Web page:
Monday, February 21, 2011

please, won't you?

That lovely, gentle saint, Mr. Rogers used to sing:

'It's a beautiful day in this neighborhood,
A beautiful day for a neighbor,
Would you be mine?
Could you be mine?

It's a neighborly day in this beautywood,
A neighborly day for a beauty,
Would you be mine?
Could you be mine?

I have always wanted to have a neighbor just like you,
I've always wanted to live in a neighborhood with you.

So let's make the most of this beautiful day,
Since we're together, we might as well say,
Would you be mine?
Could you be mine?
Won't you be my neighbor?

Won't you please,
Won't you please,
Please won't you be my neighbor?'

Seems to me that God is (and has been trying for millennia) to invite us to live in a wonderful neighborhood, where revenge is not the norm, but reconciliation; where trying to have a bigger house, a newer car, more successful children and grandkids is not the standard, but it is taking care of the kids of the family down the street whose single mother has to work two shifts a day in order to put food on the table; where angry words are put out in the garbage can by the curb, and songs of friendship are sung over the backyard fences; where the losing side in the recent political election invites those who voted for the winners over for a picnic in the backyard, to talk about how, together, they can make the neighborhood a better place; where folks constantly live out the quaint notion that I show how much I love myself by how much I love those around me.

From Abraham to John on Patmos, from Leviticus to teenager Mary, from Jesus to Paul, over and over the Bible tells us of the invitation God offers to us.  Not with starry-eyed optimism, not with pie-in-the-sky promises, but with gritty honesty, with stark realism, with blunt words which let us know exactly how dangerous this invitation is.  Folks who want to live in God's neighborhood have to be willing to see people in a different way, to accept differences rather than trying to change them, to be willing to swallow pride, to listen to people who are constantly trying to shout others down, to recognize that the neighbor is the person who glowers at you as well as that person who showers you with love and hope.  The person you would love to hate turns out to be the person you are called to love, indeed with as much love as you have for yourself.

It's a dangerous invitation, but then it has always been risky to open one's ears, one's heart, one's life to God.

© 2011 Thom M. Shuman

Friday, February 04, 2011

the blessed way

When I was growing up, it was the tradition in many Presbyterian churches to read the Ten Commandments before the prayer of confession in worship, and after the prayer, we would hear the Beatitudes.  While personally I think it was one of those ways to teach these passages to folks, both readings only served as weekly reminders as what a screw-up I was.  After all, the preacher didn't have to go much past the 2nd commandment to catch my attention on my mishaps of the previous week, while the 'blessings' only reminded me of the kind of life I was supposed to lead, but usually fell flat on my face trying to follow.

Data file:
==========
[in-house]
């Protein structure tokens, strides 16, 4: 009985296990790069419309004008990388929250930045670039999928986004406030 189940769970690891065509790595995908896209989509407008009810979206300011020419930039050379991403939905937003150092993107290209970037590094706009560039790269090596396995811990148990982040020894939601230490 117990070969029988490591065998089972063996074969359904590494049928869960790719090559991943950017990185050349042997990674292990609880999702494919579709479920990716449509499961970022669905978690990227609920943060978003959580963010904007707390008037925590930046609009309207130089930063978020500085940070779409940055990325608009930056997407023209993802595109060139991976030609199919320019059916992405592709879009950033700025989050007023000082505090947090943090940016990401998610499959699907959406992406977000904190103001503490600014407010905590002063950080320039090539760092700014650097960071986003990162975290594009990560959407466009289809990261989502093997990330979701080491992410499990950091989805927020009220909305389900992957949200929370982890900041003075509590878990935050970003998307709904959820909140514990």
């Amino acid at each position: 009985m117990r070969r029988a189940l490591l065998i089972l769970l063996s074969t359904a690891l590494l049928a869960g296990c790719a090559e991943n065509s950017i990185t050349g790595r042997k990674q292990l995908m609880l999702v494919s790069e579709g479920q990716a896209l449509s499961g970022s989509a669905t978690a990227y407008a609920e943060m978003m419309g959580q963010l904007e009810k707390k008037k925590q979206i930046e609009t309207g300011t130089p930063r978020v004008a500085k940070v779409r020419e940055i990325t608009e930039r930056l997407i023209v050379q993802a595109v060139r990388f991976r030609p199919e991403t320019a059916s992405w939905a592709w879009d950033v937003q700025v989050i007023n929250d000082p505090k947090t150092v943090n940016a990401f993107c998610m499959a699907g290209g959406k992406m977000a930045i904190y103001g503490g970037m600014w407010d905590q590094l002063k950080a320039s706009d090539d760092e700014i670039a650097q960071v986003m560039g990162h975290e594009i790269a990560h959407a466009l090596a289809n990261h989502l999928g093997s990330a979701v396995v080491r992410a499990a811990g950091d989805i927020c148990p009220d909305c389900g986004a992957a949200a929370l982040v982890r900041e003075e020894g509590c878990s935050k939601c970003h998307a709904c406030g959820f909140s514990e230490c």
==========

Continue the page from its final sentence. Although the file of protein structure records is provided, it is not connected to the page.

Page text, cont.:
After all, it was pretty clear that in the world's eyes (and baditudes) that Jesus wasn't very realistic.  Poor in spirit sounds laudable, but it meant getting pushed around a lot.  If you were meek, you were seen as a doormat for those around you.  Hungering and thirsting for fair play sounds very commendable, but you could expect to be chosen last for one of the teams on the playground.  And peacemakers could expect to pick up a bloody nose or two along the way.

But if, as some commentators believe (and I agree with them more and more), the Beatitudes are not so much calls for us to go on a strict righteousness diet, or walk around with our eyes cast to the ground, or to act so pious it makes everyone want to throw up.  No, they are Jesus' affirmations of those who, perhaps not knowing they are doing so, are already a part of the kingdom he is bringing in.  If that is true, then maybe we should come up with some new beatitudes for our time.  Here are some of mine.  Who might be showing you the blessed way?

Blessed are the dog-walkers,
   for they shall discover the kingdom's streets.
Blessed are the asylum seekers,
   for they shall be a home for others.
Blessed are those who read to children,
   for they shall plant seeds of wonder.
Blessed are those who weep for the homeless,
   for they shall be shawled in God's grace.
Blessed are those who stock food pantries,
   for they shall taste God's hope.
Blessed are those who bring in the marginalized,
   for they shall be called bridge-builders.
Blessed are the faith-full foolish,
   for they shall be called the clowns of God.

© 2011  Thom M. Shuman